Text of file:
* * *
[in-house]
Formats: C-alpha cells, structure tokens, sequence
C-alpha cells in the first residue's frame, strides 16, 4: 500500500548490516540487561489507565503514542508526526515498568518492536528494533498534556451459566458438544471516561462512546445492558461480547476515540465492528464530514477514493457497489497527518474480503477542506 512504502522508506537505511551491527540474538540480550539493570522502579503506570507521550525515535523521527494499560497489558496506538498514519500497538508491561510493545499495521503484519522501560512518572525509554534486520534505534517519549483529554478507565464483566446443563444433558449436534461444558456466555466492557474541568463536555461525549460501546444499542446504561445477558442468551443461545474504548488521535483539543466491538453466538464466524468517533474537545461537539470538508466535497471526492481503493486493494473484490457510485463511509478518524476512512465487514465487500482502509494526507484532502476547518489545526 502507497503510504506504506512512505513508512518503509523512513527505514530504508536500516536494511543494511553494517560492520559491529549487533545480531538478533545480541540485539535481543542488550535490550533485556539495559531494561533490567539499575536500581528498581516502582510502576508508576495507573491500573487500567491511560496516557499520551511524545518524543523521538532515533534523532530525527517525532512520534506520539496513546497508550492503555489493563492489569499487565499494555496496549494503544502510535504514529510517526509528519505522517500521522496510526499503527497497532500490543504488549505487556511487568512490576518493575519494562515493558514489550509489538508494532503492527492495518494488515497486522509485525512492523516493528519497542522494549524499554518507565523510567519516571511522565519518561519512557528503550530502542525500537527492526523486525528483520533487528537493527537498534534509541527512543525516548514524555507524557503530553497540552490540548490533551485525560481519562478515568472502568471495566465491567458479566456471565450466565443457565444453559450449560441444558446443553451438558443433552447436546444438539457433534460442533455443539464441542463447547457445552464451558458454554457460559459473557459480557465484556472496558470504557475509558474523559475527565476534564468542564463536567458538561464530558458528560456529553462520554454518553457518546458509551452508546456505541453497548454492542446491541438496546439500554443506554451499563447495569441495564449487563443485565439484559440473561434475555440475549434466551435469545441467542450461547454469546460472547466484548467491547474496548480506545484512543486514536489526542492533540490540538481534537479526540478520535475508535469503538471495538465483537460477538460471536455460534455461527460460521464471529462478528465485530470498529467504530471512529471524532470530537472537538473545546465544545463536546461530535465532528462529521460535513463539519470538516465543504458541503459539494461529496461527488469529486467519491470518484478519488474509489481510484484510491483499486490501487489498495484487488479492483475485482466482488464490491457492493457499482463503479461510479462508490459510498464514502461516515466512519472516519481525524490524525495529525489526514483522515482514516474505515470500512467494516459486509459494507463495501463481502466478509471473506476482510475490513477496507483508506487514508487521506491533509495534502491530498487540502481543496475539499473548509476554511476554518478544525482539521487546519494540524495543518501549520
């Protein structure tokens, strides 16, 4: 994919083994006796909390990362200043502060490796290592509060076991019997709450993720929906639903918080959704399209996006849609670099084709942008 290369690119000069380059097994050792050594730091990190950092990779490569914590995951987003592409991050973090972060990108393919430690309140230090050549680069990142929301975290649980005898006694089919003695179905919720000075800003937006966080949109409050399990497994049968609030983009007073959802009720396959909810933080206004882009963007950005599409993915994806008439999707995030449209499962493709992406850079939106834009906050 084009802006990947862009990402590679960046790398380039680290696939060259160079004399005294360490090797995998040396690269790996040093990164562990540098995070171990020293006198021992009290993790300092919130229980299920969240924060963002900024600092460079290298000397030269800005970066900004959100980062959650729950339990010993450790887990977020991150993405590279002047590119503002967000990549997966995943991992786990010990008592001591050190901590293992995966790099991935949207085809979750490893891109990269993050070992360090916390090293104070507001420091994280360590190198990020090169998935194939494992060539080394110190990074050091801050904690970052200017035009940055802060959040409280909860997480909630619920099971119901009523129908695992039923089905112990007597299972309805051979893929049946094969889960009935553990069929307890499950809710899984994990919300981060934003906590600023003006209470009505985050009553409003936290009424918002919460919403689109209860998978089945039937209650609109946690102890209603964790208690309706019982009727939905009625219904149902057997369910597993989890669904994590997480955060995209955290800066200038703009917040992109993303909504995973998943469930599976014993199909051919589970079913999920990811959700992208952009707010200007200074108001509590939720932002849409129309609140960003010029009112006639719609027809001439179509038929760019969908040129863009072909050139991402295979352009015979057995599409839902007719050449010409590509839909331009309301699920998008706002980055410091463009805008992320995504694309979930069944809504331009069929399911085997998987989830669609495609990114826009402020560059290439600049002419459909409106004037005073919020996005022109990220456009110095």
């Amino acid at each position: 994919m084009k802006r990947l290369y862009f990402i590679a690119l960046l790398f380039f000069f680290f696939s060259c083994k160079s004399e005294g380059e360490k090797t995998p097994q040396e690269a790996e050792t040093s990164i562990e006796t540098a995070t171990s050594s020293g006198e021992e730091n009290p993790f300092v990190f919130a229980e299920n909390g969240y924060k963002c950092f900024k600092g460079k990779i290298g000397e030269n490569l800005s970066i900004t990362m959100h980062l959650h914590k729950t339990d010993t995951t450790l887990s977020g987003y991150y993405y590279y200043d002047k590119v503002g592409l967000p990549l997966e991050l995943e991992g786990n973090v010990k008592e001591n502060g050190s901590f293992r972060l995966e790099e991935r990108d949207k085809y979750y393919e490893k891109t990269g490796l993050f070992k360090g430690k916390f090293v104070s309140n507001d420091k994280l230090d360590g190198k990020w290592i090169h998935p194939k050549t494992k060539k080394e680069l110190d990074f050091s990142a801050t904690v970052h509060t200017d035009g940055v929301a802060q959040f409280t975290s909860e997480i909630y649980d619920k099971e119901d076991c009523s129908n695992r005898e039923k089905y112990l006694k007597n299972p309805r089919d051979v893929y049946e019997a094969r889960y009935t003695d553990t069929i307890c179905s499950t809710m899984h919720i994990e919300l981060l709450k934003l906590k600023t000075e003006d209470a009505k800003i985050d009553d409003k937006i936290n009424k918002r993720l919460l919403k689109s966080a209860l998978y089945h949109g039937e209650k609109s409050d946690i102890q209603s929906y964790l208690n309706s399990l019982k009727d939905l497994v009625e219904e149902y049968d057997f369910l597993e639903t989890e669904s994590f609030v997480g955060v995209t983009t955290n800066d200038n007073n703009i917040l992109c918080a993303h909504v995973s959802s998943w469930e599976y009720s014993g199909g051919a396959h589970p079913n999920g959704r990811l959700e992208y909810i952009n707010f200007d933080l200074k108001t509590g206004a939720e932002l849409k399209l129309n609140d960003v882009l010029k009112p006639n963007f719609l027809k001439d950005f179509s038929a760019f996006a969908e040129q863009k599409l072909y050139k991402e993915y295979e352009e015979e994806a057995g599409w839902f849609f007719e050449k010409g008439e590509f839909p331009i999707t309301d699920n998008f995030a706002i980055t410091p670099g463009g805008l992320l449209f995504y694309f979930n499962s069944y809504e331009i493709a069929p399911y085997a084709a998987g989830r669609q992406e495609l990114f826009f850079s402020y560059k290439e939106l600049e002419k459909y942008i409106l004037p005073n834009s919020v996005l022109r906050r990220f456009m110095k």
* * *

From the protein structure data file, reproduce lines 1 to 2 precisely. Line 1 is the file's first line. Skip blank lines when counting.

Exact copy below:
[in-house]
Formats: C-alpha cells, structure tokens, sequence